On some sites you only get fifty characters to describe the piece.  In lieu of the long emotional narrative, I say things that can not be proven as lies - "whimsical piece, can be used or displayed indoors or out."  Oh, and,  "there are no returns on this item."

After the item is listed, there is the constant trolling of the auction site to see how many people have viewed the item, how many are "watching" the item, and finally, how many bids have been made and for what amount.  I feel indignant when no one immediately bids on the piece.  How dare they use a responsible strategy to get a good deal, to discern whether or not to purchase at all?

I feel like a fool for falling for the vase so quickly and blindly two years ago in the vineyard.  Now, whoever buys it doesn't even have to experience the piece in that setting.  I bought that vase in less than five minutes, then tried to make it work in so many settings:  with flowers in it, too busy; displayed on it's own shelf, all the imperfections of scale and balance are too evident; on a closet shelf or in a storage box, it's not worth the space it occupies anymore. 

I endure the anxiety of not knowing if it will stay or go for next seven days after the auction begins. Finally, with five minutes left in the auction, there's a bid.  It's a good bid.  Then there are several more.  The piece sells for about 50 percent more than I paid for it two years ago.  Now the doubt floods in.  Did I sell to low?  Should I have kept it?  What if I just didn't give it a chance?  Is it too late to change my mind?  No, no, I did, and yes.  

As I move the vase to the "to be mailed" shelf, I am reminded that in all aspects of life, I evolve.  As I have evolved, I have had the opportunity to hold many different things - an idea, someone, some thing.  Like all other things in this world, I can not stop changing.  Sometimes I change and what I hold changes in ways that that are in tune and complimentary to me evolving.  It is known as good karma, mojo, or luck.  Realistically, this does not happen often.  From time to time I am compelled to let go of and separate from what I hold.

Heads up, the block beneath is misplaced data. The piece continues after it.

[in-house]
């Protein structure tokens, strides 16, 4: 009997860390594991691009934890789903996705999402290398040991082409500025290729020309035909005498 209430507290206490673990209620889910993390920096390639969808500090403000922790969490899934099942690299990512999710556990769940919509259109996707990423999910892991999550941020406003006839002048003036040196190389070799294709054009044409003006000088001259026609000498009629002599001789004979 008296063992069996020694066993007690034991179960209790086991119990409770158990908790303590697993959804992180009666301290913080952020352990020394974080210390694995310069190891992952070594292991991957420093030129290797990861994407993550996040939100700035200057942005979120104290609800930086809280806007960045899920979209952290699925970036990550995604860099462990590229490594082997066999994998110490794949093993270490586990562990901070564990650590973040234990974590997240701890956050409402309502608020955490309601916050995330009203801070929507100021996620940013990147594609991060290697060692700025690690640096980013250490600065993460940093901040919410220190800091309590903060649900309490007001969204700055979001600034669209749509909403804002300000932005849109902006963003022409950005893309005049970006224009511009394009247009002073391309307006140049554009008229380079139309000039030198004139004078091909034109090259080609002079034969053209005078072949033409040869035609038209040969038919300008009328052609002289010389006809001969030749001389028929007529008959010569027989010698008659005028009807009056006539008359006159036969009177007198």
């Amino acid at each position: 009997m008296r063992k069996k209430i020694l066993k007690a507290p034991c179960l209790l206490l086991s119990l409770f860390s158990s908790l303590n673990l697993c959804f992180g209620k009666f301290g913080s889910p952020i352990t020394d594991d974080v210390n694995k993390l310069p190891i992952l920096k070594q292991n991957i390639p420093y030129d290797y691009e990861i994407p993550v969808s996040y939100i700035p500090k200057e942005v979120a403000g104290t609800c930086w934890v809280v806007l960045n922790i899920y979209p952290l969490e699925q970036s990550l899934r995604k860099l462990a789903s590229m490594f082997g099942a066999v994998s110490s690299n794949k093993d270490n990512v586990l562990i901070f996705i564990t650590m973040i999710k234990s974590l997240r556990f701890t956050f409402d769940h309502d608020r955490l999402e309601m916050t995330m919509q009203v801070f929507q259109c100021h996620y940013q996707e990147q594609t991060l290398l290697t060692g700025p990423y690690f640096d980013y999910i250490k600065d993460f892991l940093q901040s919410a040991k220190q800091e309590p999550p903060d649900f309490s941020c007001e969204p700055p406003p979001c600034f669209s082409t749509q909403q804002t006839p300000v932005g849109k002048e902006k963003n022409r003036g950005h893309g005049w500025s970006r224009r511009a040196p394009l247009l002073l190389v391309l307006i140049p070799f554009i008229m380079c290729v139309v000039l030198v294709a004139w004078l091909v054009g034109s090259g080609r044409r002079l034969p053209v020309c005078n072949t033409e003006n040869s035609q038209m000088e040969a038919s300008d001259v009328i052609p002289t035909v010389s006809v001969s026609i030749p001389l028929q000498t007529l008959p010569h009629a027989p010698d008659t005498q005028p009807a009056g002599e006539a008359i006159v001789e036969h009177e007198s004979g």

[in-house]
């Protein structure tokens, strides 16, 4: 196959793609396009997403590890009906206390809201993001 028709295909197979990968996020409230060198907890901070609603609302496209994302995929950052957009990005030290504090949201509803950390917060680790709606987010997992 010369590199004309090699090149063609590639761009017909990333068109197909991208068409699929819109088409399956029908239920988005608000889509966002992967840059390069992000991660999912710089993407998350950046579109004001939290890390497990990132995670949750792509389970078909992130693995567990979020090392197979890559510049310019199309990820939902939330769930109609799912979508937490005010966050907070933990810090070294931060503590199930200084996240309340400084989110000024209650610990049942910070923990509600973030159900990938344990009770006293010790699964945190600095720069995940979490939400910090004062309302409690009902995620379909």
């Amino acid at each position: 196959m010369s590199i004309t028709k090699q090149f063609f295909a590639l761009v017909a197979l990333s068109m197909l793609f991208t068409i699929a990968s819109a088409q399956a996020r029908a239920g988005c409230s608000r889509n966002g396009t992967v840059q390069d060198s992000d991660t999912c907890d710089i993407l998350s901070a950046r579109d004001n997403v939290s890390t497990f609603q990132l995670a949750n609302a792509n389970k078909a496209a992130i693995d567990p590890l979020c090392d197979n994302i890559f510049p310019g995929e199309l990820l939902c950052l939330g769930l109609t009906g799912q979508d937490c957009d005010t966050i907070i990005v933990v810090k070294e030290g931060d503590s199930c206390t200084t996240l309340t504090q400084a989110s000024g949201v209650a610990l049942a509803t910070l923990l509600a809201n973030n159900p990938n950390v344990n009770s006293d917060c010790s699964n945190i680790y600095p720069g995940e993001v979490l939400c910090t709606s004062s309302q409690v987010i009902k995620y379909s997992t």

In my evolving, I know a have some effect on the evolution of others and theirs on me.  Like the vase's evolution, for instance.  It began as a deposit of phyllosilicate minerals containing variable amounts of water trapped in the mineral structure.  That globby mixture was harvested, refined, and sold to a potter.  The potter's hands shaped clay into a vessel and etched trees and birds onto it, then he sold it to me.  In owning it, I hoped it would invoke peace and beauty in my home and life.

Tomorrow, the vase gets shipped to "spendmonky34" somewhere in California to be, as she puts it, "smashed into smitherenes" and grouted around the new hot tub.   How are you evolving?

Tuesday, January 6, 2015


combining form      primitive; original; earliest 

Today things got real . . . or thrown back . . . or mindful . . .  or whatever you want to call it when you have a moment when you remember how to begin again.  A conversation early in the day had me pseudo quoting Kathleen Norris, Thomas Merton, Parker Palmer, Mark Nepo, Mary Oliver, and Anne Lamott (yes, I've been reading her again) as a single theological philosopher.  

"You know," I told a Mr. J, my companion, "contemporary gurus remind us that we, the addicted, dispirited, or ego laden; have to let go of what we think we are, what we think we know and control, so we can reach rock bottom and begin to create our real self."  Mr. J took a mocking posture of attention and stared me in the eye, quickly raising an eyebrow as if to say, "go on."  So I did.  

"And we have to do that repetitively until we learn to be in a constant state of letting go and re-creating.  We must work to evolve to become our most primitive and original self over and over and over again."  Now it was my turn to sit up straight and raise my eyebrow to him.  "You look confused," I offer him after a long moment, my way of letting him know I didn't really expect an answer.